Sen. Lindsey Graham admitted on the same day he dropped out of the 2016 presidential race that the more moderate wing of the Republican Party is a thing of the past.
"What's happened here is sort of my lane of the party has collapsed," Graham said in an interview with CNN's Kate Bolduan, when asked why he isn't holding out until the South Carolina primary on February 20th.
"At the end of the day, I'm not going to be competitive in my state if I'm not competitive outside my state," Graham said, noting that he was once a front-runner in the state. "South Carolina's been incredibly good to me. I would be competitive in South Carolina, but I've got to show traction outside the state."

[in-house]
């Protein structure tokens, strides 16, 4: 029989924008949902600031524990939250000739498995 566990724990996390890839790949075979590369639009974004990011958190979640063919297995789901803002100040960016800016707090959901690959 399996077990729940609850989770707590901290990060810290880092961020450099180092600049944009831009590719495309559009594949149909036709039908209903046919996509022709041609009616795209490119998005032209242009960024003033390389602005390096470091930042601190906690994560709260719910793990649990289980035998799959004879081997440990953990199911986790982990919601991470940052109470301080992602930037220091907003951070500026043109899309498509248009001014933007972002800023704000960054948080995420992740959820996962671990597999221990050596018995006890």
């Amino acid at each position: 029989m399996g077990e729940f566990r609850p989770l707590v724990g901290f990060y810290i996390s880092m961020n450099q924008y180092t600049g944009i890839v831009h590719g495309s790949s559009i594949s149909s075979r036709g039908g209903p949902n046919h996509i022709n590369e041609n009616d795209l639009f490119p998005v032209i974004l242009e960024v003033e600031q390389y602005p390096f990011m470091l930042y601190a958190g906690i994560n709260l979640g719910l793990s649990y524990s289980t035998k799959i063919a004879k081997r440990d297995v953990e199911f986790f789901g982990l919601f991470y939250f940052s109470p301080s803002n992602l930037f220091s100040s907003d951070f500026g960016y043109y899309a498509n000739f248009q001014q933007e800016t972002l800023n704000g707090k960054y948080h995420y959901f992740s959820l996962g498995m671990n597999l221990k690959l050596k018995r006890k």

Graham was the only Republican in the race who supported a path to citizenship for the nation's 11 million illegal immigrants, putting him at odds with many other candidates and many Republican voters who oppose the Democrats' efforts to secure a path to citizenship. Despite that position, Graham opposed "birthright citizenship," and was also known for his hawkish proposals for fighting the Islamic State and other terrorist groups.
"This is an election for the heart and soul of the Republican Party," Graham said later on. "This is no longer about 2016. This is about who are we as a party, where do we want to go, and where do we take the country."
Graham's exit from the race now leaves 13 candidates in the race. He also added that he has no intention to endorse a candidate at the moment.